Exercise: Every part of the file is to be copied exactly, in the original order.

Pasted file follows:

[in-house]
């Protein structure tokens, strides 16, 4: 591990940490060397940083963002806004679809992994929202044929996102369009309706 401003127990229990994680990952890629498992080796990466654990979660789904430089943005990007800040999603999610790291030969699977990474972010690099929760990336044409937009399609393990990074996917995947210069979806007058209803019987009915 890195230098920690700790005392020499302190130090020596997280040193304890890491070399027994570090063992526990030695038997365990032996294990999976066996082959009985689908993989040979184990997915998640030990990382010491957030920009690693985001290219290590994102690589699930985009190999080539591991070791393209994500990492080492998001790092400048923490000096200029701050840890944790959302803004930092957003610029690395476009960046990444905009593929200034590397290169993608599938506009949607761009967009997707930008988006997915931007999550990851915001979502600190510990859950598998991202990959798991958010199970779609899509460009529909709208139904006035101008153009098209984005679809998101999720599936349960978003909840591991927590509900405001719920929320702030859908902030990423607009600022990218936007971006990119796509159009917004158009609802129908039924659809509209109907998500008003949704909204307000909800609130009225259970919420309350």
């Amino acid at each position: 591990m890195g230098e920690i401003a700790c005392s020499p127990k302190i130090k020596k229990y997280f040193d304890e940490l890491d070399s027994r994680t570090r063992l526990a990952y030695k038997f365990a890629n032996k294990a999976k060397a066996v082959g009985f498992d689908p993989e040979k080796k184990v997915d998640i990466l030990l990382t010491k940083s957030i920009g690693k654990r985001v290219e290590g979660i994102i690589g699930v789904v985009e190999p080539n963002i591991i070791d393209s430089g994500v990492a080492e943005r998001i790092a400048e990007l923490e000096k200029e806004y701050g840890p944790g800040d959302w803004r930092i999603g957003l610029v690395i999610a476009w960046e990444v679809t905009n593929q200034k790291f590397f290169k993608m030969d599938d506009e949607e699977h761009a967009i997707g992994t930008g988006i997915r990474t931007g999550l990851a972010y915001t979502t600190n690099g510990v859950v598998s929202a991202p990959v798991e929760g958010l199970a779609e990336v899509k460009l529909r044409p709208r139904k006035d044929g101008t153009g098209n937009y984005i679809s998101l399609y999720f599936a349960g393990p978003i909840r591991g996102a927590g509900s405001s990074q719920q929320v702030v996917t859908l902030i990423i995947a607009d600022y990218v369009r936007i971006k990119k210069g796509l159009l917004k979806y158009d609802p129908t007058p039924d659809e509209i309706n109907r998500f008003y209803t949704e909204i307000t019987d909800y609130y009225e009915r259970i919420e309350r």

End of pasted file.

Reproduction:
[in-house]
């Protein structure tokens, strides 16, 4: 591990940490060397940083963002806004679809992994929202044929996102369009309706 401003127990229990994680990952890629498992080796990466654990979660789904430089943005990007800040999603999610790291030969699977990474972010690099929760990336044409937009399609393990990074996917995947210069979806007058209803019987009915 890195230098920690700790005392020499302190130090020596997280040193304890890491070399027994570090063992526990030695038997365990032996294990999976066996082959009985689908993989040979184990997915998640030990990382010491957030920009690693985001290219290590994102690589699930985009190999080539591991070791393209994500990492080492998001790092400048923490000096200029701050840890944790959302803004930092957003610029690395476009960046990444905009593929200034590397290169993608599938506009949607761009967009997707930008988006997915931007999550990851915001979502600190510990859950598998991202990959798991958010199970779609899509460009529909709208139904006035101008153009098209984005679809998101999720599936349960978003909840591991927590509900405001719920929320702030859908902030990423607009600022990218936007971006990119796509159009917004158009609802129908039924659809509209109907998500008003949704909204307000909800609130009225259970919420309350």
């Amino acid at each position: 591990m890195g230098e920690i401003a700790c005392s020499p127990k302190i130090k020596k229990y997280f040193d304890e940490l890491d070399s027994r994680t570090r063992l526990a990952y030695k038997f365990a890629n032996k294990a999976k060397a066996v082959g009985f498992d689908p993989e040979k080796k184990v997915d998640i990466l030990l990382t010491k940083s957030i920009g690693k654990r985001v290219e290590g979660i994102i690589g699930v789904v985009e190999p080539n963002i591991i070791d393209s430089g994500v990492a080492e943005r998001i790092a400048e990007l923490e000096k200029e806004y701050g840890p944790g800040d959302w803004r930092i999603g957003l610029v690395i999610a476009w960046e990444v679809t905009n593929q200034k790291f590397f290169k993608m030969d599938d506009e949607e699977h761009a967009i997707g992994t930008g988006i997915r990474t931007g999550l990851a972010y915001t979502t600190n690099g510990v859950v598998s929202a991202p990959v798991e929760g958010l199970a779609e990336v899509k460009l529909r044409p709208r139904k006035d044929g101008t153009g098209n937009y984005i679809s998101l399609y999720f599936a349960g393990p978003i909840r591991g996102a927590g509900s405001s990074q719920q929320v702030v996917t859908l902030i990423i995947a607009d600022y990218v369009r936007i971006k990119k210069g796509l159009l917004k979806y158009d609802p129908t007058p039924d659809e509209i309706n109907r998500f008003y209803t949704e909204i307000t019987d909800y609130y009225e009915r259970i919420e309350r």